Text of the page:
Written By, Ron Metz, President, PDCA
A recent TV and radio ad for Capitol One credit card asked the question “what’s in your wallet?” Today, I want to ask the question “what’s in your beef?” You may be surprised to find out what isn’t in commodity beef produced today. By commodity beef, I’m referring to beef found in grocery stores produced under the current industrial model. In my part of the country (Texas panhandle) that entails the following: Calves are weaned at 205 days and backgrounded. They are then sold at auction as stockers to graze on pre-planted winter pasture, usually supplemented with grain. At a certain age/weight, they are sold again at auction to feed yards where they are finished on a high energy, high starch diet (more grain) for maximum gain in the shortest time possible. After a sufficient amount of weight gain and finish (fat) is achieved, the final destination is the packing house and your local grocery store.
I recently watched a seminar presented by Gabe Brown from Bismark, North Dakota. Gabe is an expert on the subject of regenerative agriculture which he has practiced on his 5,000 acre ranch for 25 years. He has traveled around the world teaching and promoting its benefits. During the presentation, Gabe spoke about the effects of industrial farming practices on soil and crops. Practices mentioned included heavy tillage, pesticide use, herbicide use and lack of keeping ground cover. These have combined to turn once rich soils into “dirt” by destroying soil biology.
Today’s farming practices have also decreased soil water absorption rates which in turn cause rain water to runoff rather than soak in. This runoff carries with it valuable top soil and applied chemicals leading to erosion and pollution. Gabe pointed out the worst impact of current crop farming practices is the effect it has on healthy soils. Heavy tillage leads to death of soil microbes, loss of stored soil carbon, moisture and nitrogen. Herbicides used to control or kill weeds has a secondary effect. They kill mycorrhizal fungi and bind trace elements in soil through chelation making trace elements unavailable for growing weeds. Unfortunately, those bound trace elements also become unavailable for growing crops. Pesticides used to control insects also kill beneficial soil microbes which are the basic building blocks of plant health and soil fertility. What is left is “dirt” that requires commercial fertilizer, soil amendments, herbicide and pesticide applications all on an annual basis to get maximum crop production. Heavy pesticide and herbicide use also shows up residually in the forage and grains used in finishing feed yard beef.
You may be asking “what does this have to do with beef production?” There is an old German saying that roughly translates to “a man is what he eats.” I believe this bit of wisdom applies to all classes of livestock grown for food. Think about the steps involved in producing commodity beef from calving to processing. From weaning to feed yard finishing, a commodity beef animal is eating a forage and grain diet produced on soils treated with all the chemical and commercial fertilizer amendments mentioned above. The resulting cause is depleted soil nutrition the forages and grains are grown on. Therefore, the effect is beef from these animals will be deficient in nutrition as well.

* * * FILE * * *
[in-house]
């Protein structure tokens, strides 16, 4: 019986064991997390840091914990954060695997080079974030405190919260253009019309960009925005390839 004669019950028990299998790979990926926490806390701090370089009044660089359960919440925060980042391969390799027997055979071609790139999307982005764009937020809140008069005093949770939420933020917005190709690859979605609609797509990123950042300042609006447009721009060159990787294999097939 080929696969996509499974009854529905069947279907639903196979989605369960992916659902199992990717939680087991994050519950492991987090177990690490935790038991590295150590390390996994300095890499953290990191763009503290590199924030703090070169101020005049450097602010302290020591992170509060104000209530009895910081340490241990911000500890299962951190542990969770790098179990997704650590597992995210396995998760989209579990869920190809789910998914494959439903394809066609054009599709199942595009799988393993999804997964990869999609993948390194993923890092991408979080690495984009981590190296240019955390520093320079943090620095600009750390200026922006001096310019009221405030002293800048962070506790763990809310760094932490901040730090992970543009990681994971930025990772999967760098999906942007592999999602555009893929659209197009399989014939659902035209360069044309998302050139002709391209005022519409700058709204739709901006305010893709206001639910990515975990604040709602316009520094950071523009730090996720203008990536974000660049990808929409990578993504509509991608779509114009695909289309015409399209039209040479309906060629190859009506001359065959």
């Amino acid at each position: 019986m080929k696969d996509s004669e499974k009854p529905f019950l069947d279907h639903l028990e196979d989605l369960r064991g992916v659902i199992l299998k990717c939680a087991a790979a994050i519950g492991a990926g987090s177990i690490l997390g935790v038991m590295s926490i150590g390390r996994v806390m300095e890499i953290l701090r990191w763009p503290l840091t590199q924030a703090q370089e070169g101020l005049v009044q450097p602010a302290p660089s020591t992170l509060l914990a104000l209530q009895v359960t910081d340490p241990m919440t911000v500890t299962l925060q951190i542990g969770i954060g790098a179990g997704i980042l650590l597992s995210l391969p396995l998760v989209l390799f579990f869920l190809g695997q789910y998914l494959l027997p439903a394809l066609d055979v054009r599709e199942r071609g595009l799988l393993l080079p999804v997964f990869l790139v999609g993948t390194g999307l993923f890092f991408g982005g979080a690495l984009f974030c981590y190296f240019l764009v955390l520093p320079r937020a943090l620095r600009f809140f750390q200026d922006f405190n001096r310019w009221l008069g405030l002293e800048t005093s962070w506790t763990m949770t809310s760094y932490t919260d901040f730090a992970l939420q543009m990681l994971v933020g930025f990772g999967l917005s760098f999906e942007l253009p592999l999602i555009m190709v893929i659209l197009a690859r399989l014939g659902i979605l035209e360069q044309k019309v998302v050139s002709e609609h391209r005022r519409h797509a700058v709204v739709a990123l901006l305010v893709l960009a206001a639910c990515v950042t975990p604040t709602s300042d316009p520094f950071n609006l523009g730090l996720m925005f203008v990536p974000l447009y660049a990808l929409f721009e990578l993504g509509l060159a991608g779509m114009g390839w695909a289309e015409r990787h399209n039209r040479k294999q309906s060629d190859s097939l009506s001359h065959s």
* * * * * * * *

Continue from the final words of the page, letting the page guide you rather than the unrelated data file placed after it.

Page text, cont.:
Gabe presented some sobering facts to prove that point. In a recent study of average mineral depletion in 10 kinds of meat, it was found Copper declined by 24%, Calcium declined by 41%, Iron declined by 54%, Magnesium declined by 10% and Potassium declined by 16%. What does this mean? An individual today would have to consume twice as much meat to get the same amount of minerals and trace elements as compared to meat produced in 1940! It doesn’t stop there. Individuals today would also have to consume three times as many fruits and four times as many vegetables to get the same nutrition as those foods produced in 1940! The loss of nutrition in the foods we eat today may be a reason why the USA now ranks at or near the top in incidences of ADD, ADHD, Cancer, Parkinson’s, Alzheimer’s, auto-immune diseases, osteoporosis and the list goes on.
How can we as Dexter breeders put this information to use? I recommend all of us educate ourselves on regenerative agriculture practices and incorporate them in our operations. There is an abundance of information on the internet. Numerous seminar presentations are available on YouTube. After some investigating, you will soon realize the traits of our dual purpose breed fit perfectly into the regenerative model. Healthier soils lead to more nutritious forages. More nutritious forages produce healthier beef and milk. It is proven that grass finished beef and milk contains healthier fat, more flavor and better nutrition. Dexter cattle can do it more efficiently on pasture than any commodity beef or dairy breed. Our focus should be on soil and grass
management, then let our breed do what it does best. We can bypass the industrial commodity model. There is a wide open market for beef, milk and milk products produced through grazing superior pasture. It is up to us to capitalize on this opportunity. Combining Dexter cattle with regenerative agriculture practices is a win-win situation from producer to consumer.